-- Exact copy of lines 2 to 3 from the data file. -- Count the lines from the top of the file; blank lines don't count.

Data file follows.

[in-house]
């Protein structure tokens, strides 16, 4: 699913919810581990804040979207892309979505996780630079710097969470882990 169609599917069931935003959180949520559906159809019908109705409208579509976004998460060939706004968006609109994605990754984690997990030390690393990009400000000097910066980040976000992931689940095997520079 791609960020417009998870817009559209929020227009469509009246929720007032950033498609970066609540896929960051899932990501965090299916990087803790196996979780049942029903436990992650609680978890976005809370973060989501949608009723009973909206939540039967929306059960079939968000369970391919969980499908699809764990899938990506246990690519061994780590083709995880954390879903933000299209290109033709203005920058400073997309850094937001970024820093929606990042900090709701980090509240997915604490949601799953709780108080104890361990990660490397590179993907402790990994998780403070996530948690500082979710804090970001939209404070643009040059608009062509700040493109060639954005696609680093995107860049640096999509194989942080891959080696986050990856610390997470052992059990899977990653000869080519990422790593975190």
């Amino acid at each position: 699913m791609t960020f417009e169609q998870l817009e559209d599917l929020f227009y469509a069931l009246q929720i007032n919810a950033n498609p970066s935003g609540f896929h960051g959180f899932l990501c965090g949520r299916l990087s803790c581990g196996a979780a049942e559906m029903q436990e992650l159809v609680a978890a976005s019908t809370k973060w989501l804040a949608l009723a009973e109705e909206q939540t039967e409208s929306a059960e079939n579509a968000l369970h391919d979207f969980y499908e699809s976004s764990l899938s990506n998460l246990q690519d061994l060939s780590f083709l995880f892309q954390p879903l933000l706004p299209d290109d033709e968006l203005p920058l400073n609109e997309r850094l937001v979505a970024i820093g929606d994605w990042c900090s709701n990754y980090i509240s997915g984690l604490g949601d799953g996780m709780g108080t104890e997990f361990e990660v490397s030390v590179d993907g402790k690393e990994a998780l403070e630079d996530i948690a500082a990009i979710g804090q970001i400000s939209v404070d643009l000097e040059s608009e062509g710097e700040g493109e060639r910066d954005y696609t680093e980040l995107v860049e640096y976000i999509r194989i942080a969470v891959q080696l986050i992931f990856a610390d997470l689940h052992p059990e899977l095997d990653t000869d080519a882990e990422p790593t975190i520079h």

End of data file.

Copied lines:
């Protein structure tokens, strides 16, 4: 699913919810581990804040979207892309979505996780630079710097969470882990 169609599917069931935003959180949520559906159809019908109705409208579509976004998460060939706004968006609109994605990754984690997990030390690393990009400000000097910066980040976000992931689940095997520079 791609960020417009998870817009559209929020227009469509009246929720007032950033498609970066609540896929960051899932990501965090299916990087803790196996979780049942029903436990992650609680978890976005809370973060989501949608009723009973909206939540039967929306059960079939968000369970391919969980499908699809764990899938990506246990690519061994780590083709995880954390879903933000299209290109033709203005920058400073997309850094937001970024820093929606990042900090709701980090509240997915604490949601799953709780108080104890361990990660490397590179993907402790990994998780403070996530948690500082979710804090970001939209404070643009040059608009062509700040493109060639954005696609680093995107860049640096999509194989942080891959080696986050990856610390997470052992059990899977990653000869080519990422790593975190």
């Amino acid at each position: 699913m791609t960020f417009e169609q998870l817009e559209d599917l929020f227009y469509a069931l009246q929720i007032n919810a950033n498609p970066s935003g609540f896929h960051g959180f899932l990501c965090g949520r299916l990087s803790c581990g196996a979780a049942e559906m029903q436990e992650l159809v609680a978890a976005s019908t809370k973060w989501l804040a949608l009723a009973e109705e909206q939540t039967e409208s929306a059960e079939n579509a968000l369970h391919d979207f969980y499908e699809s976004s764990l899938s990506n998460l246990q690519d061994l060939s780590f083709l995880f892309q954390p879903l933000l706004p299209d290109d033709e968006l203005p920058l400073n609109e997309r850094l937001v979505a970024i820093g929606d994605w990042c900090s709701n990754y980090i509240s997915g984690l604490g949601d799953g996780m709780g108080t104890e997990f361990e990660v490397s030390v590179d993907g402790k690393e990994a998780l403070e630079d996530i948690a500082a990009i979710g804090q970001i400000s939209v404070d643009l000097e040059s608009e062509g710097e700040g493109e060639r910066d954005y696609t680093e980040l995107v860049e640096y976000i999509r194989i942080a969470v891959q080696l986050i992931f990856a610390d997470l689940h052992p059990e899977l095997d990653t000869d080519a882990e990422p790593t975190i520079h």